A few hours ago City Council adjourned. The main topic of this evening's discussion was about the capital cost and who bears the responsibility of those cost and at one point in time are funds needed. The dollars being discussed were staggering. Cari Hermancinski did a calculation that the cost of transportation improvements in US Hwy 40 the developer is agreeing to pay will add $44,000+ to the cost of each dwelling unit in Steamboat 700. (Now to be fair this assumes that no funding source beyond Steamboat 700 such as CDOT will ever bring any money to the table.)

Add the other cost the developer is agreeing to pay - and its tens of thousands more. If one of the key goals of WASSP was affordable/attainable housing - it seems to me that the cost burden the potential future home owners will pay may make that goal of affordable/attainable unachievable. Fred I know this is a concern that you have voiced previously. What surprised me the most were the developer's representatives although acknowledging the added cost per dwelling unit did not seem too concerned. Maybe they were just tired tonight.

Gaining a better understanding of the added cost on a per dwelling unit is something I hope to gain from tomorrow's meeting. Could we end up with a development with homes needing to be priced higher than similar product in the existing city limits? I think this would be very silly, but I think that may be the direction we are headed. It seems perhaps we have lost sight of the goal of annexation stated in the WASSP in the first place.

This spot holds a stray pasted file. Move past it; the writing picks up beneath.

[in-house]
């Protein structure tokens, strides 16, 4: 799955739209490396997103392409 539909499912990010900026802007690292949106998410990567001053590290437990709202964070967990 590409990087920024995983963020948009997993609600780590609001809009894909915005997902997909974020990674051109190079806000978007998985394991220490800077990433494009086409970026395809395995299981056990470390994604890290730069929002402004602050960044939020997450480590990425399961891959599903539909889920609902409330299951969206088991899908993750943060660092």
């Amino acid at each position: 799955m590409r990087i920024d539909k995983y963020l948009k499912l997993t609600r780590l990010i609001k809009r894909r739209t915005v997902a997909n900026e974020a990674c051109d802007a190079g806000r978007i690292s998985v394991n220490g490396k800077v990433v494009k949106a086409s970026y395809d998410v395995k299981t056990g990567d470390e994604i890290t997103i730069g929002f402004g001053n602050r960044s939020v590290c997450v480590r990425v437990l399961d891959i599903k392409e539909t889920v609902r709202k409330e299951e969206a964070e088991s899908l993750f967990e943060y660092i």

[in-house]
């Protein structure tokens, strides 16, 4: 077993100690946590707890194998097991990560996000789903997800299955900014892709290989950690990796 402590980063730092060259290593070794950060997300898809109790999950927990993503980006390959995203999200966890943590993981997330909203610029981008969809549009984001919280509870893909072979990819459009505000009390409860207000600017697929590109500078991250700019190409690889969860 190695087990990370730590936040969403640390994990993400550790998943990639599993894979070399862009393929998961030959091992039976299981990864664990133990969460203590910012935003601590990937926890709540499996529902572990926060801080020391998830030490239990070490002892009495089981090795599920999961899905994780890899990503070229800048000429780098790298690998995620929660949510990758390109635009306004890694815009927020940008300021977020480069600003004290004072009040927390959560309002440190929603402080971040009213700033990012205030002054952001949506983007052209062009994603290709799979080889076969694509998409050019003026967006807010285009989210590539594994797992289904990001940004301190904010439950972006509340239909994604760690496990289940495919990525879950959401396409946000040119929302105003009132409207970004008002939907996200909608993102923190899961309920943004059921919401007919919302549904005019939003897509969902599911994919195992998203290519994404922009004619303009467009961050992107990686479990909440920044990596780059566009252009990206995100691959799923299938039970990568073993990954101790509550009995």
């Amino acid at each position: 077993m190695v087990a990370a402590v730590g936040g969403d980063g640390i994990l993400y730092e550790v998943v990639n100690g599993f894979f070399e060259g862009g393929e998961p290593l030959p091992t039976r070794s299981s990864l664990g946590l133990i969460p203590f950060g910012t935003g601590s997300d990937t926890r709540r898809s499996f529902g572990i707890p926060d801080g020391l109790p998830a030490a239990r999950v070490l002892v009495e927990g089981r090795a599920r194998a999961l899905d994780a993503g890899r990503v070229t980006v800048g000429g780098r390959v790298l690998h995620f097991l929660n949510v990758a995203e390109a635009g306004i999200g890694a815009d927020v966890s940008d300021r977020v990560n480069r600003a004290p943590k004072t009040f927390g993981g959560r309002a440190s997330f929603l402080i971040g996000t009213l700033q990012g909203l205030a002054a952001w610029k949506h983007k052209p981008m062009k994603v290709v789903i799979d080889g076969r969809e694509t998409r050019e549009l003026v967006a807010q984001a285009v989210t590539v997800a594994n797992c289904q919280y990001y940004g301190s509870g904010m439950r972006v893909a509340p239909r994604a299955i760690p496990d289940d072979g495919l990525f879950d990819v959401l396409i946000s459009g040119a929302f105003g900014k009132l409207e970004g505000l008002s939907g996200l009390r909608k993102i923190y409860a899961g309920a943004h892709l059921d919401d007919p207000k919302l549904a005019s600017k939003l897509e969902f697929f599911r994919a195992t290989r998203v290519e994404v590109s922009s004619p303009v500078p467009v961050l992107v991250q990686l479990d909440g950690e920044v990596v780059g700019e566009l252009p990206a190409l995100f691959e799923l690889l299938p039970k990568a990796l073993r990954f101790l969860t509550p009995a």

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housepoor 5 years, 3 months ago

is it just me or does the developer seem to very agreeable? Wouldn't be suprised to see the the entire property go on the market as soon as the the annexation is approved... ??

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Scott Ford 5 years, 3 months ago

Housepoor - I had the same impression after last night's city council meeting. From my perspective, I think that the folks we are dealing with now will not be the folks we are dealing with either mid or long term. It appears to me that the final annexation agreement will be the "value added" feature that will allow Steamboat 700-LLC, to sell the annexed land in whole or in part. This is reality and it is OK. The folks at Steamboat 700-LLC are free to sell it for whatever price that they want to and think the market will pay to whoever will buy it.